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I spend my spare time combining the luxury life of having no kids and a wonderful girlfriend with the agonizing pressure of blogging under my Onderhond monicker. As a front-end developer I am raised and nurtured at Internet Architects, a Belgian company investing a lot of time and resources in making the web a better place Niels is a DZone MVB and is not an employee of DZone and has posted 108 posts at DZone. You can read more from them at their website. View Full User Profile

A Custom-Styled Input Toggle

02.20.2013
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I don't mind a good challenge once in a while, but there is one thing I will usually refuse on the spot: custom-styled input fields. Not just because most forms of input fields are notoriously hard to style cross-browser, but also because most "fake" solutions mess up accessibility and are far from future-proof. In most cases, the result isn't worth the effort and you're better off leaving the styling of input fields to the browser or OS. There is one notable exception though.

Toggles

The biggest problem with form elements is that they are part of the same basic package. A simple text input field may not be all that difficult to style, but a dropdown (select) is (and will continue to be until shadow dom css support becomes common across all popular browsers). Combine a styled text input field with an unstyled dropdown on the same form and the result is even more atrocious than just leaving the design to the browser or OS. So unless we're talking extremely controlled conditions, I prefer to stay away from styling input elements altogether.

A notable exception is the "toggle" element (or switch). It isn't part of the standard package of input elements anyway and it can be cooked up in a very css-friendly and accessible way. Combining it with other elements isn't all that jarring and it does look much better than the possible alternatives.

Toggle Markup

<div class="toggle"> 
	<div class="label">Toggle label</div> 
	<div class="value"> 
		<div class="control"> 
			<input type="radio" id="id-1" name="name" checked="checked" /> 
			<label for="id-1">on</label> 
		</div> 
		<div class="control"> 
			<input type="radio" id="id-2" name="name"/> 
			<label for="id-2">off</label> 
		</div> 
	</div> 
</div>
The cool thing about a toggle is that structurally/semantically speaking it's little more than list of associated radio buttons. A toggle gives you a range of options (though usually limited to 2) of which you can select only one. The biggest functional difference between a toggle and classic radio button list is that a toggle usually (if not always) comes with a preselected state, where a list of radio buttons can all be deselected when loading the form.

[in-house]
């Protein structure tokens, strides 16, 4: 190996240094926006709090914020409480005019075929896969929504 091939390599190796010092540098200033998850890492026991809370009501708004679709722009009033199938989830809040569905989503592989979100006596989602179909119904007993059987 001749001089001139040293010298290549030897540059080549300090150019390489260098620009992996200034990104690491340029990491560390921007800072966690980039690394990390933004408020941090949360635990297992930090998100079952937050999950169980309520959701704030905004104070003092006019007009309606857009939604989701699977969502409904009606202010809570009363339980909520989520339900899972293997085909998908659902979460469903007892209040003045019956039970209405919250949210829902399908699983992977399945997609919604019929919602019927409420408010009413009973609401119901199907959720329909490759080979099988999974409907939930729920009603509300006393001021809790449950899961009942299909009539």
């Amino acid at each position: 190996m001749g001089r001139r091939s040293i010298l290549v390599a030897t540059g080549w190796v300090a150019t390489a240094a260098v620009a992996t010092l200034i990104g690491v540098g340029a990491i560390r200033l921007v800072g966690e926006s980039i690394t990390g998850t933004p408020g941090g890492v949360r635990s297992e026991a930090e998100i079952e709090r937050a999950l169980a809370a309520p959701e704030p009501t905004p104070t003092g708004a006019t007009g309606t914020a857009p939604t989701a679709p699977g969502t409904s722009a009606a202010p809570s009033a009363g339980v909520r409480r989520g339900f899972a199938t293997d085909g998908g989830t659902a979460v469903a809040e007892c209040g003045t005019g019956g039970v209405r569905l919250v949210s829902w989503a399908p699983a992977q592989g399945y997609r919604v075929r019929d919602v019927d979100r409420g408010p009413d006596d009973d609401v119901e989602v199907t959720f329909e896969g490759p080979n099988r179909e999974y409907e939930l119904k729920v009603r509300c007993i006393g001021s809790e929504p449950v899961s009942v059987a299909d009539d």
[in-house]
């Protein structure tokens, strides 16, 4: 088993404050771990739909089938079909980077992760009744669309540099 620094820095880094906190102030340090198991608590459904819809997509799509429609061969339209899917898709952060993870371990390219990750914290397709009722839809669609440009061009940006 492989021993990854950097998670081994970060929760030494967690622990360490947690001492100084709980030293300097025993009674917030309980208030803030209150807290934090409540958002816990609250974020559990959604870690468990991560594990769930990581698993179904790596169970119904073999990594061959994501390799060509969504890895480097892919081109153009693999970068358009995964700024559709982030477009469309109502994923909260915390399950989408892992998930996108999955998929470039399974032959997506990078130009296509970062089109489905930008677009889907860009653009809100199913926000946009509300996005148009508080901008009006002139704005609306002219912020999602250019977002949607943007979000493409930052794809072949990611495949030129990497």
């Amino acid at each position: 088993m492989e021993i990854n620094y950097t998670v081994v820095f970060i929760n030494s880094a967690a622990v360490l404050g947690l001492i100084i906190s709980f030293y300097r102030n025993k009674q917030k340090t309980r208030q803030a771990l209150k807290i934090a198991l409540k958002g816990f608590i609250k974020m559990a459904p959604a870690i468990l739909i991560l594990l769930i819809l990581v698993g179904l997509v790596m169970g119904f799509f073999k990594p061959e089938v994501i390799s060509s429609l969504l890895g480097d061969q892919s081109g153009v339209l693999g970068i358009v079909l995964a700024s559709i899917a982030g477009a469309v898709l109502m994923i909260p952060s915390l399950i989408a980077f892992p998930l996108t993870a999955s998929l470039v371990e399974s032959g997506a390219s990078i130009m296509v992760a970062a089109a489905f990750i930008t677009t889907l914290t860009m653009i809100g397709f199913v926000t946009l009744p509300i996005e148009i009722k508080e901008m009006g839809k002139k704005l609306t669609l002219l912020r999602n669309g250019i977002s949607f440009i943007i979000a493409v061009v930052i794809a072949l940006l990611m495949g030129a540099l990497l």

The html snippet above may appear a little verbose to some (my code always does), but all structural elements make sense and on top of that they will prove quite helpful when applying the css. Feel free to use leaner html if the situation permits it though.

CSS and Accessibility


.toggle .control {float:left;} 
.toggle .control input {.hidden; [hide from view]} 
Now, the cool thing about radio buttons (and checkboxes for that matter) is that they can be controlled exclusively with their associated labels. Clicking the label will either select or deselect the associated input, which is all the interaction we need really. So hiding the actual input field and using the label as input control is perfectly safe in this case; no fancy javascript trickery required.
.toggle .control input:checked + label {[active state]} 
.toggle .control input:focus + label {[focus state]} 

More help arrives with the option to style elements based on the checked status of a radio input. Because our actual input element is in front of its associated label, we can use the selected state of the radio input to change the style of the label (to a visually active state). The same trick helps us to style the focused state of the input (aimed at keyboard users who can activate radio buttons by pressing the 'enter' key).

check the test page for custom-styled toggles

Safe, But Not For Everyone

When I say "safe", I mean safe for most people today. When working with the :checked pseudo selector and the + (adjacent sibling) combinator you always have to be weary of support in older browsers (fe, :checked is not supported in IE8). Then again, there are viable (and easy) javascript fixes for this and the combined percentage of people using these outdated browsers without javascript support is so small that they could be deemed infinitesimal. Even then, if you really need IE8- support you could always restyle the toggle to function as a regular radio button list using your IE hacks of choice.

If you are a structural freak like me you might not be too happy putting the radio button before the label (from a structural point of view, it makes little sense as you cannot select something of which you don't know the label). Once again, a little javascript will help you to apply the focused/active classes to the root (.toggle) should you decide to place the input field behind the label.

Conclusion

Styling input elements remains a very tricky job, but when it comes to toggles I feel that the method above is solid enough to use, even sporting some proper browser fallback mechanisms. Hopefully there will come a time when the shadow dom opens up all the doors to custom styled forms, but for now I think accessibility still trumps design as form elements are often an essential part of our website. So use with care and only when you're certain you are not alienating a chunk of our audience.



Published at DZone with permission of Niels Matthijs, author and DZone MVB. (source)

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